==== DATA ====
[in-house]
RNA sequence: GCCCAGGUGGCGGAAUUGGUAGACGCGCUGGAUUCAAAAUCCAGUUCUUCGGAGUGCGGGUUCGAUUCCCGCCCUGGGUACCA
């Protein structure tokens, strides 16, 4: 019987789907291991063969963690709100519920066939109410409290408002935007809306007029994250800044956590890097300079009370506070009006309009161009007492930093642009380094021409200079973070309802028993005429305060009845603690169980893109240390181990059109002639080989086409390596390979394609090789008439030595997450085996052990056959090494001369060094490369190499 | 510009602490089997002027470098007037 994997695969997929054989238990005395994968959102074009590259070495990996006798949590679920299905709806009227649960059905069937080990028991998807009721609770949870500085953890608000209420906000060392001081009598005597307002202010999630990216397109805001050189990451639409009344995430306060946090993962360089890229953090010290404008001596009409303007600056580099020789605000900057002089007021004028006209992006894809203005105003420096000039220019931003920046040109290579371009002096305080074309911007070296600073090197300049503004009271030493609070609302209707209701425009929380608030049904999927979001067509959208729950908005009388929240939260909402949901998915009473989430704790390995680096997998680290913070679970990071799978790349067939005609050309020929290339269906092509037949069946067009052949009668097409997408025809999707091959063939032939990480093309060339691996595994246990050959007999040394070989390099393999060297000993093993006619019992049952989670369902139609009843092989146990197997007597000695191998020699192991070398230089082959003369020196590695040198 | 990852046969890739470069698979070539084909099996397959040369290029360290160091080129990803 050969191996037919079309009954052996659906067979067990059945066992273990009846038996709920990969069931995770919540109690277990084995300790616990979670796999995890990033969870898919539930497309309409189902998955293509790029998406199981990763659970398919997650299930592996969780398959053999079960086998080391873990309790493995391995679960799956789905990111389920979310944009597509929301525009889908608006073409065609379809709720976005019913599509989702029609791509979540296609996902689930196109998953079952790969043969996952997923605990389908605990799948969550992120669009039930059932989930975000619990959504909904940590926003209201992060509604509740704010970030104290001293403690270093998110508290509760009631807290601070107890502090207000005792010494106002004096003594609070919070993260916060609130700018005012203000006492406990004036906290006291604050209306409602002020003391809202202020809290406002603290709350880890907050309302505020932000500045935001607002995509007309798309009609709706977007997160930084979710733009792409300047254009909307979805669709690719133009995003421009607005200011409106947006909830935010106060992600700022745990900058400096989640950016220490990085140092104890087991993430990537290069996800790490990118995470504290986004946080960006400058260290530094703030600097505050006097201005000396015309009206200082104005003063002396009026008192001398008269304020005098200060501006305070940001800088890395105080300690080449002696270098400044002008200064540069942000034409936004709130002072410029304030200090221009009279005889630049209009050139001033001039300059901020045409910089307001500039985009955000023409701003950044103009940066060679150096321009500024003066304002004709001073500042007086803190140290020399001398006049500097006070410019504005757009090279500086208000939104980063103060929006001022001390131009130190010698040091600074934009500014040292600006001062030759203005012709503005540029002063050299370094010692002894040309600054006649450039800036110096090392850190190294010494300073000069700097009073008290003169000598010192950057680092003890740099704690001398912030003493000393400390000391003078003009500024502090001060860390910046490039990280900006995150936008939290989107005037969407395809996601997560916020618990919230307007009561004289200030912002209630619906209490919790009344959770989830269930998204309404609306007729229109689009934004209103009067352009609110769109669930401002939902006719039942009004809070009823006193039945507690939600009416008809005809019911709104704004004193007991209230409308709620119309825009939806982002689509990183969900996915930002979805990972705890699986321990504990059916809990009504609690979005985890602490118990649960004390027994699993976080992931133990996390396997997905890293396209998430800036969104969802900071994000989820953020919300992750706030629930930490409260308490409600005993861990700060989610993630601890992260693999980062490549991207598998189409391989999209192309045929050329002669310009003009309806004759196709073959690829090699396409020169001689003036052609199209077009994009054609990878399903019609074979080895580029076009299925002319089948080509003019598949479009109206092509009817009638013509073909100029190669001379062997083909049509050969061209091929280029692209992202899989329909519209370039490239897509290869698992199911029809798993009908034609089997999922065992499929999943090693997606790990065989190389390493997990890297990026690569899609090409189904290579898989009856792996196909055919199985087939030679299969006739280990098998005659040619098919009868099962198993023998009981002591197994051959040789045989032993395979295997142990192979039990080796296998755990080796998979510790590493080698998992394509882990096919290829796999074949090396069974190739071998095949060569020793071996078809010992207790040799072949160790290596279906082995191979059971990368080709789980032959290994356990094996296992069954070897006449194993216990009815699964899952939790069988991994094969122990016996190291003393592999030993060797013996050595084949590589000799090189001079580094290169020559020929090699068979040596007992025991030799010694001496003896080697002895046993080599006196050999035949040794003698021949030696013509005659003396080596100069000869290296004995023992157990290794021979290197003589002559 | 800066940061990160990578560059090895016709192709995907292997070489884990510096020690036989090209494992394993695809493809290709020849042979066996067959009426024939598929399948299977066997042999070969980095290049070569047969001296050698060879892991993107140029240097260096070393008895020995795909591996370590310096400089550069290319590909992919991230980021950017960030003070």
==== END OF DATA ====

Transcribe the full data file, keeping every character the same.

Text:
[in-house]
RNA sequence: GCCCAGGUGGCGGAAUUGGUAGACGCGCUGGAUUCAAAAUCCAGUUCUUCGGAGUGCGGGUUCGAUUCCCGCCCUGGGUACCA
């Protein structure tokens, strides 16, 4: 019987789907291991063969963690709100519920066939109410409290408002935007809306007029994250800044956590890097300079009370506070009006309009161009007492930093642009380094021409200079973070309802028993005429305060009845603690169980893109240390181990059109002639080989086409390596390979394609090789008439030595997450085996052990056959090494001369060094490369190499 | 510009602490089997002027470098007037 994997695969997929054989238990005395994968959102074009590259070495990996006798949590679920299905709806009227649960059905069937080990028991998807009721609770949870500085953890608000209420906000060392001081009598005597307002202010999630990216397109805001050189990451639409009344995430306060946090993962360089890229953090010290404008001596009409303007600056580099020789605000900057002089007021004028006209992006894809203005105003420096000039220019931003920046040109290579371009002096305080074309911007070296600073090197300049503004009271030493609070609302209707209701425009929380608030049904999927979001067509959208729950908005009388929240939260909402949901998915009473989430704790390995680096997998680290913070679970990071799978790349067939005609050309020929290339269906092509037949069946067009052949009668097409997408025809999707091959063939032939990480093309060339691996595994246990050959007999040394070989390099393999060297000993093993006619019992049952989670369902139609009843092989146990197997007597000695191998020699192991070398230089082959003369020196590695040198 | 990852046969890739470069698979070539084909099996397959040369290029360290160091080129990803 050969191996037919079309009954052996659906067979067990059945066992273990009846038996709920990969069931995770919540109690277990084995300790616990979670796999995890990033969870898919539930497309309409189902998955293509790029998406199981990763659970398919997650299930592996969780398959053999079960086998080391873990309790493995391995679960799956789905990111389920979310944009597509929301525009889908608006073409065609379809709720976005019913599509989702029609791509979540296609996902689930196109998953079952790969043969996952997923605990389908605990799948969550992120669009039930059932989930975000619990959504909904940590926003209201992060509604509740704010970030104290001293403690270093998110508290509760009631807290601070107890502090207000005792010494106002004096003594609070919070993260916060609130700018005012203000006492406990004036906290006291604050209306409602002020003391809202202020809290406002603290709350880890907050309302505020932000500045935001607002995509007309798309009609709706977007997160930084979710733009792409300047254009909307979805669709690719133009995003421009607005200011409106947006909830935010106060992600700022745990900058400096989640950016220490990085140092104890087991993430990537290069996800790490990118995470504290986004946080960006400058260290530094703030600097505050006097201005000396015309009206200082104005003063002396009026008192001398008269304020005098200060501006305070940001800088890395105080300690080449002696270098400044002008200064540069942000034409936004709130002072410029304030200090221009009279005889630049209009050139001033001039300059901020045409910089307001500039985009955000023409701003950044103009940066060679150096321009500024003066304002004709001073500042007086803190140290020399001398006049500097006070410019504005757009090279500086208000939104980063103060929006001022001390131009130190010698040091600074934009500014040292600006001062030759203005012709503005540029002063050299370094010692002894040309600054006649450039800036110096090392850190190294010494300073000069700097009073008290003169000598010192950057680092003890740099704690001398912030003493000393400390000391003078003009500024502090001060860390910046490039990280900006995150936008939290989107005037969407395809996601997560916020618990919230307007009561004289200030912002209630619906209490919790009344959770989830269930998204309404609306007729229109689009934004209103009067352009609110769109669930401002939902006719039942009004809070009823006193039945507690939600009416008809005809019911709104704004004193007991209230409308709620119309825009939806982002689509990183969900996915930002979805990972705890699986321990504990059916809990009504609690979005985890602490118990649960004390027994699993976080992931133990996390396997997905890293396209998430800036969104969802900071994000989820953020919300992750706030629930930490409260308490409600005993861990700060989610993630601890992260693999980062490549991207598998189409391989999209192309045929050329002669310009003009309806004759196709073959690829090699396409020169001689003036052609199209077009994009054609990878399903019609074979080895580029076009299925002319089948080509003019598949479009109206092509009817009638013509073909100029190669001379062997083909049509050969061209091929280029692209992202899989329909519209370039490239897509290869698992199911029809798993009908034609089997999922065992499929999943090693997606790990065989190389390493997990890297990026690569899609090409189904290579898989009856792996196909055919199985087939030679299969006739280990098998005659040619098919009868099962198993023998009981002591197994051959040789045989032993395979295997142990192979039990080796296998755990080796998979510790590493080698998992394509882990096919290829796999074949090396069974190739071998095949060569020793071996078809010992207790040799072949160790290596279906082995191979059971990368080709789980032959290994356990094996296992069954070897006449194993216990009815699964899952939790069988991994094969122990016996190291003393592999030993060797013996050595084949590589000799090189001079580094290169020559020929090699068979040596007992025991030799010694001496003896080697002895046993080599006196050999035949040794003698021949030696013509005659003396080596100069000869290296004995023992157990290794021979290197003589002559 | 800066940061990160990578560059090895016709192709995907292997070489884990510096020690036989090209494992394993695809493809290709020849042979066996067959009426024939598929399948299977066997042999070969980095290049070569047969001296050698060879892991993107140029240097260096070393008895020995795909591996370590310096400089550069290319590909992919991230980021950017960030003070």